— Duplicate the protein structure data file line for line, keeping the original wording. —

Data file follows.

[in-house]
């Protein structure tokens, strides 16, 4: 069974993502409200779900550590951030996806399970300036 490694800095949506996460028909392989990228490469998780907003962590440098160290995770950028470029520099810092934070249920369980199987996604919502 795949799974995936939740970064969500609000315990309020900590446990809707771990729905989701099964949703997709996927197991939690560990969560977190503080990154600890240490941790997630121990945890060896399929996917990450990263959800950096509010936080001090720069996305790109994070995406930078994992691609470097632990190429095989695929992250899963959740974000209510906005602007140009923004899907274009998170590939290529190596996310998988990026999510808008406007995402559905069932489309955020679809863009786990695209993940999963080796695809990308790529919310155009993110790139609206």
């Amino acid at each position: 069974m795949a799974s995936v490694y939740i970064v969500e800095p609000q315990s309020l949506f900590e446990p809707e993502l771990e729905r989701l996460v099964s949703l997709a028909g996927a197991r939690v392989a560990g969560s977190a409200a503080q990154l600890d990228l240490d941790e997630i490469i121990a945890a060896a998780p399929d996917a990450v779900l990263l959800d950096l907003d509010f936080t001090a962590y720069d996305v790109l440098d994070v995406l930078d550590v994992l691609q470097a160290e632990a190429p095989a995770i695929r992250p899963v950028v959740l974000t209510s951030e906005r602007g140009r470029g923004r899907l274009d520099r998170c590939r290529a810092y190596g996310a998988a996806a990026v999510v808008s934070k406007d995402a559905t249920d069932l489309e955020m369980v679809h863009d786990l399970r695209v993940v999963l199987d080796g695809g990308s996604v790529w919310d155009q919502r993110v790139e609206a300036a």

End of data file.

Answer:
[in-house]
């Protein structure tokens, strides 16, 4: 069974993502409200779900550590951030996806399970300036 490694800095949506996460028909392989990228490469998780907003962590440098160290995770950028470029520099810092934070249920369980199987996604919502 795949799974995936939740970064969500609000315990309020900590446990809707771990729905989701099964949703997709996927197991939690560990969560977190503080990154600890240490941790997630121990945890060896399929996917990450990263959800950096509010936080001090720069996305790109994070995406930078994992691609470097632990190429095989695929992250899963959740974000209510906005602007140009923004899907274009998170590939290529190596996310998988990026999510808008406007995402559905069932489309955020679809863009786990695209993940999963080796695809990308790529919310155009993110790139609206």
């Amino acid at each position: 069974m795949a799974s995936v490694y939740i970064v969500e800095p609000q315990s309020l949506f900590e446990p809707e993502l771990e729905r989701l996460v099964s949703l997709a028909g996927a197991r939690v392989a560990g969560s977190a409200a503080q990154l600890d990228l240490d941790e997630i490469i121990a945890a060896a998780p399929d996917a990450v779900l990263l959800d950096l907003d509010f936080t001090a962590y720069d996305v790109l440098d994070v995406l930078d550590v994992l691609q470097a160290e632990a190429p095989a995770i695929r992250p899963v950028v959740l974000t209510s951030e906005r602007g140009r470029g923004r899907l274009d520099r998170c590939r290529a810092y190596g996310a998988a996806a990026v999510v808008s934070k406007d995402a559905t249920d069932l489309e955020m369980v679809h863009d786990l399970r695209v993940v999963l199987d080796g695809g990308s996604v790529w919310d155009q919502r993110v790139e609206a300036a």